IOC seems to be a bit of a buzzword again recently with frameworks like Asp.Net MVC popping up allowing the possibility of plugging custom Controller Factory objects directly in.
That's great, but sometimes you just don't want the baggage of a Container hanging around, especially if you are writing a small-ish solution. I faced that scenario today and stumbled upon what I think is a really elegant solution!
The problem... I want to inject dependencies into Controller classes, but don't want to use a container.
The solution... OK, bear with me it's easy!
In the global application_onstart method I have the opportunity to construct a custom ControllerFactory and pass it to Asp.Net. I won't cover that. Try here for more information.
My initial thought was to have a ControllerFactory expose a Register<T>(string name) where T:Controller method. That would let me register a Controller against a name, and then do an Activator.CreateInstance to create it. But of course in the real world the whole point of IoC is that the Controller will have dependencies it needs satisfying so this approach is kind of lacking!
One option I thought of was to have a Builder class for each Controller which would know how to create its Controller. I could RegisterBuilder<T>(Builder<T> builder) where T:Controller. Now my ControllerFactory can grab the appropriate builder and just ask it to Build(). The builder would be specific to a Controller so can create it concretely. It works, but it could lead to an explosion of Builder classes.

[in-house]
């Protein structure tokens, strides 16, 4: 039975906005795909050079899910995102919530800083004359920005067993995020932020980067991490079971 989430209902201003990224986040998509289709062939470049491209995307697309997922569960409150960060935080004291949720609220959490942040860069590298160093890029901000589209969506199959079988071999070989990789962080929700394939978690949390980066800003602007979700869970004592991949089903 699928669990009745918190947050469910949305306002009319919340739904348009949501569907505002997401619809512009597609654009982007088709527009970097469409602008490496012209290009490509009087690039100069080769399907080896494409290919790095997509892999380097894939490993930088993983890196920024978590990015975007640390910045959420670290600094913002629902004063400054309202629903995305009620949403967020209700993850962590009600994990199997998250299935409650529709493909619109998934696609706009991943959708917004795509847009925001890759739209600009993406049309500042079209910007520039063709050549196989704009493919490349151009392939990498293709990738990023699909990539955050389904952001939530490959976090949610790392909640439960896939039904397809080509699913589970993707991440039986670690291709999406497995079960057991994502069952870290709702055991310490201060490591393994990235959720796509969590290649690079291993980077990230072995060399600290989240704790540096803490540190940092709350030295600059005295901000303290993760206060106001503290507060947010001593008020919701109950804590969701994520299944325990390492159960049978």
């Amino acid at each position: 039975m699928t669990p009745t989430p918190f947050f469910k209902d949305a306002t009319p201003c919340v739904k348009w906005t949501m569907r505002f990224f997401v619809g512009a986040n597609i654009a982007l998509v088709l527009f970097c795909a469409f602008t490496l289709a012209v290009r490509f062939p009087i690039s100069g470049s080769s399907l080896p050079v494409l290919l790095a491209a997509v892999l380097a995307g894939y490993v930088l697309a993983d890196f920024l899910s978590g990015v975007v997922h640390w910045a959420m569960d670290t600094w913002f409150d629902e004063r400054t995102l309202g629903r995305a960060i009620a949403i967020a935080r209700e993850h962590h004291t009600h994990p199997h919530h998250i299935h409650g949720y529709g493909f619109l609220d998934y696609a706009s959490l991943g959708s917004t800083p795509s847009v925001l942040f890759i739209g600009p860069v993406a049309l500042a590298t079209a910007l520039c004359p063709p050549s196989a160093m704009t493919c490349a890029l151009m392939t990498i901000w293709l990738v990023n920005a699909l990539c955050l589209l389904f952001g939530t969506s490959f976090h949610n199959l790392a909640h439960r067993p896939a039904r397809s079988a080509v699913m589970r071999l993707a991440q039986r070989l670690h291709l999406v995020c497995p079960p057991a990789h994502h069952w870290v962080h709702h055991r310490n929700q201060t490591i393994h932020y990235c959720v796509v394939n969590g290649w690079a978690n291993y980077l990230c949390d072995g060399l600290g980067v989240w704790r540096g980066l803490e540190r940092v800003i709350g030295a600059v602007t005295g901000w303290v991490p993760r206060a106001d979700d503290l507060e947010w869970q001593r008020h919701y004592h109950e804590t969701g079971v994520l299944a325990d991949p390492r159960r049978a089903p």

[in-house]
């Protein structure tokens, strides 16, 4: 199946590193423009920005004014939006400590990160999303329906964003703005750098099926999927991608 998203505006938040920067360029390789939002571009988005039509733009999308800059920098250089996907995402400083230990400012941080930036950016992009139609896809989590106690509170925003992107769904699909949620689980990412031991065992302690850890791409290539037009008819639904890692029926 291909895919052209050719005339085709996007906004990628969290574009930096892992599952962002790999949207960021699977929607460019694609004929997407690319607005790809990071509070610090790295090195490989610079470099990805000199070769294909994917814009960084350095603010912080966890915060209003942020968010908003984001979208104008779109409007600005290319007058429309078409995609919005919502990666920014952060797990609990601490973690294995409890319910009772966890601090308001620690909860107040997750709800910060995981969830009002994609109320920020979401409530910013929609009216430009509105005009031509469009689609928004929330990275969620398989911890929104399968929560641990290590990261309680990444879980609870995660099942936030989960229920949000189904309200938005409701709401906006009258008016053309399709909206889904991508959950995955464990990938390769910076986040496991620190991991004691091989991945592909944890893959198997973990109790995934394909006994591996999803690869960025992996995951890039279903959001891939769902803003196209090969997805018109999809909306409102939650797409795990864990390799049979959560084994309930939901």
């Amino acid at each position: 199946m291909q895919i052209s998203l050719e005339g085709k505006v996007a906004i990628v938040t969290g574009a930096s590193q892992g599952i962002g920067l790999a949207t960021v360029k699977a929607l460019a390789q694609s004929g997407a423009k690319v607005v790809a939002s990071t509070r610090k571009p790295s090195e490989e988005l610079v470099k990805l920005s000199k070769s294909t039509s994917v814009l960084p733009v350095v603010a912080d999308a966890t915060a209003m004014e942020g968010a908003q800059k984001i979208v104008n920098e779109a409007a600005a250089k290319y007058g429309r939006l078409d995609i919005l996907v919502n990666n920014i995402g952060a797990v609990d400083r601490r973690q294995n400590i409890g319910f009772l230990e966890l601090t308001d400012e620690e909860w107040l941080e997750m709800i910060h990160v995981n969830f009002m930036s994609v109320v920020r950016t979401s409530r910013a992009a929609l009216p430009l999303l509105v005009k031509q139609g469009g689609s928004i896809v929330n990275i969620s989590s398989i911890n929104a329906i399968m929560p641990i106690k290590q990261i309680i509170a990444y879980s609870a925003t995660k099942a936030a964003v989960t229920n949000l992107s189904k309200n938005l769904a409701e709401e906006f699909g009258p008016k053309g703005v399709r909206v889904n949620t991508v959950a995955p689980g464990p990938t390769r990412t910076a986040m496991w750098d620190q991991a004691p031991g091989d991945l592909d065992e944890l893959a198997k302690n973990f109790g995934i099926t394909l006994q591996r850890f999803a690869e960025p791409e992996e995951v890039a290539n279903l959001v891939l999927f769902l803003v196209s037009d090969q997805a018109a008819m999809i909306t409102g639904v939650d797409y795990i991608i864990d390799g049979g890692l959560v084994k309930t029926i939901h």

Then I remembered my old friend Func<>. It's nothing new really and is just a concrete implementation of a Delegate we could have written in .Net 2.0 - delegate T Func<T>() I think is the signature- don't have Reflector to hand. It allows me to do something like this:
ControllerFactory.Register<T>(Func<T> buildController) where T:Controller.
My global.asax can now look something like this
var provider = new DbConnectionProvider(Configuration.ConnectionStrings[....]);
var customerRepository = new CustomerRepository(provider);
var controllerFactory = new ControllerFactory();
controllerFactory.Register<HomeController>(() => new HomeController(customerRepository));
When a request comes in to the ControllerFactory it can say something like:
Dictionary<Type, Func<Controller> _controllerDictionary;
The syntax might look a bit weird, but essentially the dictionary contains functions which build a particular type. So when we grab something from the dictionary we just have to execute it hence the () call.
No container, no builder classes. Just everything wired up ready to go in my application start-up.
That might pose an architectural question of 'What do you mean by wiring up your application at start-up?' To answer than let me link you to Misko Hevery's blog - a google guy with some awesome posts on writing testable applications.